here are two spiritual dangers in not owning a farm. One is the danger of supposing that breakfast comes from the grocery, and the other that heat comes from the furnace.
Aldo Leopold

10 December 2009

A Hunter's Prayer

Dear God, we thank you...

We thank You for this day and for the reasons we are brought together:
For the wild and noble game that we love - and hunt,
and for the energy, courage and boundless love of our dogs,
and for the cold winds and bending sage, and for the rains that pelt man and beast alike.

And for the beautiful guns left by good men long forgotten - who also shared our passion.
And for the paradox of a hunter's life in which he is destined to be misunderstood because
he is compelled to kill a few of what he loves most.

And for the dark and ancient land with all its secrets, for the friends who last a lifetime and
for the awful knowledge that we pass through this life but once - and by this we are humbled and feel your presence.


Charles M. Rucker

08 December 2009

The Bittersweet Buck and the Struggle with the Sublime

(A true story--Dec 2009)

"I am in mourning, and am in pain" I realized, while sitting in a treestand overlooking a favorite field, pondering the merits, or the futility, of hunting a territory that had recently experienced the reduction of its deer herd by one magnificent 10 pt buck.

"When a quality buck is taken on a QDM area, the pride can be shared by all property hunters because it was they who produced it by allowing it to reach the older age classes which are necessary for large bodies and antlers." That's what they say. Problem was, I felt considerably less pride and palpably more of some wicked brew of remorse, envy, and despair.

I had scouted this buck in the off season, he and his larger pal. I had muffed a tough straight down archery opportunity on him; had stalked him almost to success, only to be blown out in one case by a nearby coyote bedded down, and in another by the presentation of two unethical shots (a doe and a smaller buck directly behind in one, a silhouetted target on a ridge the next). I jumped him and chose not to take a "Texas heart shot," moments later trying a longer shot through brush to no avail. I had had my encounters, had had my chances, and had come up short.

It was the last weekend of shotgun season. It was time to "push the gully" and shoot a doe or two, or perhaps get a shot at one of the big boys (there is no shooting small bucks here during gun season). I knew there was a risk that one of these wall-hangers would pop out and be taken by one of my friends and fellow hunters rather than me, but I was willing to suffer that, or so I thought.

We went over the rules of the hunt; I assigned Gary, a relatively "green" hunter, to the prime stand covering the northern most outlet of the gully- we'd push it from the south. Other hunters were posted on the other escape routes.

The push yielded a few does, but they squirted out into a field with buildings as a backdrop...no shot. Two small bucks came out of the thicket to the west, but were undersized and no shots were fired. The drive was coming to an end, when Dave, in a stand on the other side of the gully motioned to Eric that there was a good size buck hiding in a large Beech tree top that was down and laying across the creek in the gully. As Eric pushed into the thick cover, the buck jumped, but hugged the ground and low-crawled like a rabbit. He hadn't gone far, but seemed to disappear. Eric stomped around in the brush, and finally the buck had held for as long as he could, exploding out from under a log up the east side of the gully right up the switch back trail towards Gary. A shot rang out. Only one.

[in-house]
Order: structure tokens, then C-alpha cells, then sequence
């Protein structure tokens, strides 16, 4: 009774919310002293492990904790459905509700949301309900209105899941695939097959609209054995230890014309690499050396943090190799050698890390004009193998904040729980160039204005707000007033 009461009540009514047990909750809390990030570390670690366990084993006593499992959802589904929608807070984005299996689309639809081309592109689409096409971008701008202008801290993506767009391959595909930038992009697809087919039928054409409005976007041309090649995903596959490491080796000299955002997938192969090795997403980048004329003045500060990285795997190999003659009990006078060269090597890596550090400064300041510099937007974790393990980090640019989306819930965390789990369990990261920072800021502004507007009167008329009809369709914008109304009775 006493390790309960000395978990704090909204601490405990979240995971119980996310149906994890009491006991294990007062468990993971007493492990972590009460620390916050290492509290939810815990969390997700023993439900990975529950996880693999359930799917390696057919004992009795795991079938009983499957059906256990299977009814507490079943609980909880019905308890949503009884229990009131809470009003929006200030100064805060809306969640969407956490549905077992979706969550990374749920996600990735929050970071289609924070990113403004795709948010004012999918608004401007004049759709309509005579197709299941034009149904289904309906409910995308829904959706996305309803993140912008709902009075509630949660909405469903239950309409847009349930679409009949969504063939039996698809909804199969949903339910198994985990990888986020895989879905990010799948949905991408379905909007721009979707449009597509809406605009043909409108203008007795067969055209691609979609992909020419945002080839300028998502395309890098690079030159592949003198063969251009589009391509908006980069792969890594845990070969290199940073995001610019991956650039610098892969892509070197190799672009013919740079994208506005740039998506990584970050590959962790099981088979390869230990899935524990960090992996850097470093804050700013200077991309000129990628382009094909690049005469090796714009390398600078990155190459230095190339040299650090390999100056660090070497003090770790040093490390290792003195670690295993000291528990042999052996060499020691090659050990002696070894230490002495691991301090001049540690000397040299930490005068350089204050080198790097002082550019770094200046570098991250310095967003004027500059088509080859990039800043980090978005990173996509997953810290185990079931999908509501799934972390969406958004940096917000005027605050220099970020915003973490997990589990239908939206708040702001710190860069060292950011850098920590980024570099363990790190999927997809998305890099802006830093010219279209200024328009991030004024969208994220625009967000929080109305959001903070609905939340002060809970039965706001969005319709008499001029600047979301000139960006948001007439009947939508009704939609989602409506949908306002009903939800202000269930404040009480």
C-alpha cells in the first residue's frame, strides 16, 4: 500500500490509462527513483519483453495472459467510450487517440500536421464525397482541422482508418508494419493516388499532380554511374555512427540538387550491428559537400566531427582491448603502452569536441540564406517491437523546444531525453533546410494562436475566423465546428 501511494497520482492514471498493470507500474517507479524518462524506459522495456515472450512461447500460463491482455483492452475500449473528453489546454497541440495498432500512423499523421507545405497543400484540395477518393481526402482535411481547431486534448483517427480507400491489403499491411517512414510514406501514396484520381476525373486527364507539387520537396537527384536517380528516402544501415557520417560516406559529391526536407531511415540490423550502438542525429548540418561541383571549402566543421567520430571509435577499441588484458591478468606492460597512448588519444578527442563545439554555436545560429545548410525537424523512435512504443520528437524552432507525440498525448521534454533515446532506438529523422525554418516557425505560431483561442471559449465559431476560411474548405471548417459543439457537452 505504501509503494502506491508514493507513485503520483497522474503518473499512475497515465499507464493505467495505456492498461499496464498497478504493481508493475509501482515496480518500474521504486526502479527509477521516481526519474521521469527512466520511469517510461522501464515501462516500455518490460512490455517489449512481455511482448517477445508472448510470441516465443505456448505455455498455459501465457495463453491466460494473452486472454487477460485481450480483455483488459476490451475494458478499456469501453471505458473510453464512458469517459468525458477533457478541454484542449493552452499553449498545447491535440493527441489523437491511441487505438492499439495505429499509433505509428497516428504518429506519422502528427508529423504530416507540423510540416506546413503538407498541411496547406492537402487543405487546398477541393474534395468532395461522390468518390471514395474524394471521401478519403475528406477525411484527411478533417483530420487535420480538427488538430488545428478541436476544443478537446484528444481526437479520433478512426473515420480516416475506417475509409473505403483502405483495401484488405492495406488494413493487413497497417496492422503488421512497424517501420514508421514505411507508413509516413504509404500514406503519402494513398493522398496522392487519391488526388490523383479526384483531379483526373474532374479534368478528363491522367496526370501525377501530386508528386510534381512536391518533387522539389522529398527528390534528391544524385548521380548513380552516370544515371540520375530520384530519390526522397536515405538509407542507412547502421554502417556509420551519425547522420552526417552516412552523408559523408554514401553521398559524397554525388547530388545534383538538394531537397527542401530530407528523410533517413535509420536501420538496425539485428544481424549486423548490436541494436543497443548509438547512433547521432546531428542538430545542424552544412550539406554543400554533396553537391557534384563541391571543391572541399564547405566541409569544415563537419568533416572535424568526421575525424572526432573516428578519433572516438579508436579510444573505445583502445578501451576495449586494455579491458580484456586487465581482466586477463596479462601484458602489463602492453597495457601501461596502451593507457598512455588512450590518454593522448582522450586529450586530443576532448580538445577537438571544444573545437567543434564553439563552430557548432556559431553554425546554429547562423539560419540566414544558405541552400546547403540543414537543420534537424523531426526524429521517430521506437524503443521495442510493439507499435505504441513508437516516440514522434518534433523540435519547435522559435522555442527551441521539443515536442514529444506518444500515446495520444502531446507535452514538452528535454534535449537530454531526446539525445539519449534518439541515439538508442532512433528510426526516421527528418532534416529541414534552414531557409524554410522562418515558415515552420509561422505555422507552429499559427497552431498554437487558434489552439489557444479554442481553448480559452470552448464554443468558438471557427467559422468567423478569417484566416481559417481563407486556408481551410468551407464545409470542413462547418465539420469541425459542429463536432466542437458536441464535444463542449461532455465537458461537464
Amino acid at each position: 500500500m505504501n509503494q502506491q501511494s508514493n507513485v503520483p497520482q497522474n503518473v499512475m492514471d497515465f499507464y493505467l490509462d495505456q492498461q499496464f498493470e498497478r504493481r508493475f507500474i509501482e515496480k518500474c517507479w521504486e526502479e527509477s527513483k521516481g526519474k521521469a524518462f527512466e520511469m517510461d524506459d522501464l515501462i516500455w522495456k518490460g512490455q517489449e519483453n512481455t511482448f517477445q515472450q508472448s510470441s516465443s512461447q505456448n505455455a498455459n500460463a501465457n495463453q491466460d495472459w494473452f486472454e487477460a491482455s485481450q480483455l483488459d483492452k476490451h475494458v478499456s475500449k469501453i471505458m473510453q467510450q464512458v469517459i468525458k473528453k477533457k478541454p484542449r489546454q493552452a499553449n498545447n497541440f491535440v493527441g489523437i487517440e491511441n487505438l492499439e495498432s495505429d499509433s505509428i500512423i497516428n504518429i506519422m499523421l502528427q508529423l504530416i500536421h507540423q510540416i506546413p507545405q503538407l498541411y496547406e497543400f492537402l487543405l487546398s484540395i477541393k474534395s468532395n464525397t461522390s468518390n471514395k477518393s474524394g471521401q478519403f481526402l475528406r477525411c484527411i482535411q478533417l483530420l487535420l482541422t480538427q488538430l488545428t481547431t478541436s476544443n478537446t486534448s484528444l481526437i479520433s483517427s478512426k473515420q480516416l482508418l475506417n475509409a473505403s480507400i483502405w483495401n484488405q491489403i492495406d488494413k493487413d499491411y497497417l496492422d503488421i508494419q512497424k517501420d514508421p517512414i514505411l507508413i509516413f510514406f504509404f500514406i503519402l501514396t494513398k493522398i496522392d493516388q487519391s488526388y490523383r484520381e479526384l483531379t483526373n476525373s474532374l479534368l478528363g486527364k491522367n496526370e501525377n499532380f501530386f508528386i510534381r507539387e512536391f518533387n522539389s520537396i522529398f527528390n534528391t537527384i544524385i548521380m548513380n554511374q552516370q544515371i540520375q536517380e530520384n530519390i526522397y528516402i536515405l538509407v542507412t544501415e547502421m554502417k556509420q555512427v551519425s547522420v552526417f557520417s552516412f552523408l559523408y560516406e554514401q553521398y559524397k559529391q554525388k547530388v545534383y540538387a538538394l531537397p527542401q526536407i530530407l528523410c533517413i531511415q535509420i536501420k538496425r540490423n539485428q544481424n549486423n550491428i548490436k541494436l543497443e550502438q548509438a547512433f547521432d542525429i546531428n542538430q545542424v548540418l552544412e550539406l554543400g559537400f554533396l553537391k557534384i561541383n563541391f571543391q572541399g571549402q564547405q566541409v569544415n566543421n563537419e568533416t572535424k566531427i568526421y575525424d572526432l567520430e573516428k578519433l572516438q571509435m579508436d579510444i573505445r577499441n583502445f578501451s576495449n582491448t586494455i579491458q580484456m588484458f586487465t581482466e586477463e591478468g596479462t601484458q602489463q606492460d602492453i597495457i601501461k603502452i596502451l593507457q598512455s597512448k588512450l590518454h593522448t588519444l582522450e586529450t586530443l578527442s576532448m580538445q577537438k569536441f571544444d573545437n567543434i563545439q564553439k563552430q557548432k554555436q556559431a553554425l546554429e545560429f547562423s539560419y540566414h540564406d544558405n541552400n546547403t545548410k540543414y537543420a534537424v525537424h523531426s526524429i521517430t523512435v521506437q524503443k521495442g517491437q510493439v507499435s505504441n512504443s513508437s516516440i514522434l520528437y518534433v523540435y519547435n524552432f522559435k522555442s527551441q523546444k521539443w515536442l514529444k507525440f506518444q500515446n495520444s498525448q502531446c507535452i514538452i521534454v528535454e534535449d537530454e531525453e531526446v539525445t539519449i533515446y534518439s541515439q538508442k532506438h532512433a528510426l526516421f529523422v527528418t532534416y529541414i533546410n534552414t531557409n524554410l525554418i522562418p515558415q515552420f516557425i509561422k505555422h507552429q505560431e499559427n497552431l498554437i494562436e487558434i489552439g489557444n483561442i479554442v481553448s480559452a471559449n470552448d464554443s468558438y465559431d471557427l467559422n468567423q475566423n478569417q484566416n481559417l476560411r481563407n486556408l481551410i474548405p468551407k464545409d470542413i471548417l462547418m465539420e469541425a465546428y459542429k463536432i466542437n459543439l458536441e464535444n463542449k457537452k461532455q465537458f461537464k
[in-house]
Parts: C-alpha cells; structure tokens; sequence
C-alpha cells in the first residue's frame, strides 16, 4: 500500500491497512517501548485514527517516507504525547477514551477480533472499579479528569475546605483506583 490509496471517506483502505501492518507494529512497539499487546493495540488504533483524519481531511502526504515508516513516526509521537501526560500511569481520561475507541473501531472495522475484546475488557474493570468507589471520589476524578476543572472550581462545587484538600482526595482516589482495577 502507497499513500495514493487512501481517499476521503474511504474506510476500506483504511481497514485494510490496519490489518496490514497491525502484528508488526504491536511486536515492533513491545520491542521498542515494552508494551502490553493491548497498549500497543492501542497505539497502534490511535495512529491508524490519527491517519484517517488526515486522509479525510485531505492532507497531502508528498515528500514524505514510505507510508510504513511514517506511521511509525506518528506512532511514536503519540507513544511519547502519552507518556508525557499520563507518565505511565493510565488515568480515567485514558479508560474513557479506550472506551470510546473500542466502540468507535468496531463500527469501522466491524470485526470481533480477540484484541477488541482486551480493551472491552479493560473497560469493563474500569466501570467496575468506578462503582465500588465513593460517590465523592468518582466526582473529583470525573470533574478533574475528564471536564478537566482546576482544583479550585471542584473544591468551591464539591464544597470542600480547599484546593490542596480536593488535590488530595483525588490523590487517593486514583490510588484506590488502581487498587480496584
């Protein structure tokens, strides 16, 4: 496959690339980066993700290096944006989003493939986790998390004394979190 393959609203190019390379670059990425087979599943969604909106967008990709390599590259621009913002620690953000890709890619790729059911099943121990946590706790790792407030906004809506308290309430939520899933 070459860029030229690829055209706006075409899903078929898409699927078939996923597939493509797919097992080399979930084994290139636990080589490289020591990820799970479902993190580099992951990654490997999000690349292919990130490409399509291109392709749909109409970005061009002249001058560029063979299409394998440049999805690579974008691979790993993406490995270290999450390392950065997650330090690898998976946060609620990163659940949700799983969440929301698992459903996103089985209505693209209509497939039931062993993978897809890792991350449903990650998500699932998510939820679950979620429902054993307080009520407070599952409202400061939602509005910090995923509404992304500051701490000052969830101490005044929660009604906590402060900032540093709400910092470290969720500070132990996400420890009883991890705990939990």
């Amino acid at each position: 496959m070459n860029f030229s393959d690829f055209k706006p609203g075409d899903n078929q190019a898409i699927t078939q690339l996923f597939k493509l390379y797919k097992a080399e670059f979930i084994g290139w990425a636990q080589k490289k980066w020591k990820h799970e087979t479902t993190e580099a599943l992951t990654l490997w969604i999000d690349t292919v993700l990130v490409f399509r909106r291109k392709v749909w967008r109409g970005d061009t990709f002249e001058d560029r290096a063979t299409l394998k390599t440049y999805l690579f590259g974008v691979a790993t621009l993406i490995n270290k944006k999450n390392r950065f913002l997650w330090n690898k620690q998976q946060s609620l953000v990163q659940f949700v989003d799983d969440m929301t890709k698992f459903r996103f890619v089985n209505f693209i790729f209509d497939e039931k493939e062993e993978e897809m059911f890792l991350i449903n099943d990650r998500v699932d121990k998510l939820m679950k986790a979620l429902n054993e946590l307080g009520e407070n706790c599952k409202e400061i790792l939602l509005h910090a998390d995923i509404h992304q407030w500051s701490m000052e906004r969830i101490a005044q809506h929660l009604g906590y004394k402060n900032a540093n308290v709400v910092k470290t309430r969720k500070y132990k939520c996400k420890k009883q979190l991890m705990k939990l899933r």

It took me much longer to reach Gary and the downed deer than Eric, as I was on the other side of the gully. While I was en route, the buck had laid down in the open pasture east of the gully for awhile, but had bolted as the hunters approached to finish it off. A volley of shots was heard and the buck was down for good. Pictures were taken of that trophy, with my woods as a back drop, in the back of my truck, but not with my proud face or slightly shaking hands wrapped around that perfect 10 point rack. He'd score 130 easy, probably better.

That was yesterday. I spent all night tossing and turning about Gary's success, uncomfortable with my unresolved and confused feelings about it. This morning's sit in the stand felt like a work-out, a forced exertion rather than a joy or pleasure. I watched a single red leaf float to the ground. A doe passed within range but I was uninterested in killing her. I thought about how shocked Gary seemed, how unaware he seemed of what he had done, and then how he gradually looked relieved and quite happy as the adrenaline was replaced by a sense of completion and accomplishment. The doe looked over her shoulder. I thought about how Gary shook my hand and told me privately that this was his first big buck, about the gratitude he exhibited in his facial expression and in his simple words. "Thanks so much Keith." The doe took two steps and looked back again. I thought about the sick feeling I had when I saw the buck on the ground, those antlers I had studied with binoculars, from tree stands, even at full draw at 6 yards below me. The doe bolted at the sound of a grunt, and a 6 point yearling came out of the thicket, chasing her. I raised my gun and followed the buck's shoulder. "Boom," I whispered.... but did not fire. "Nice shot Gary."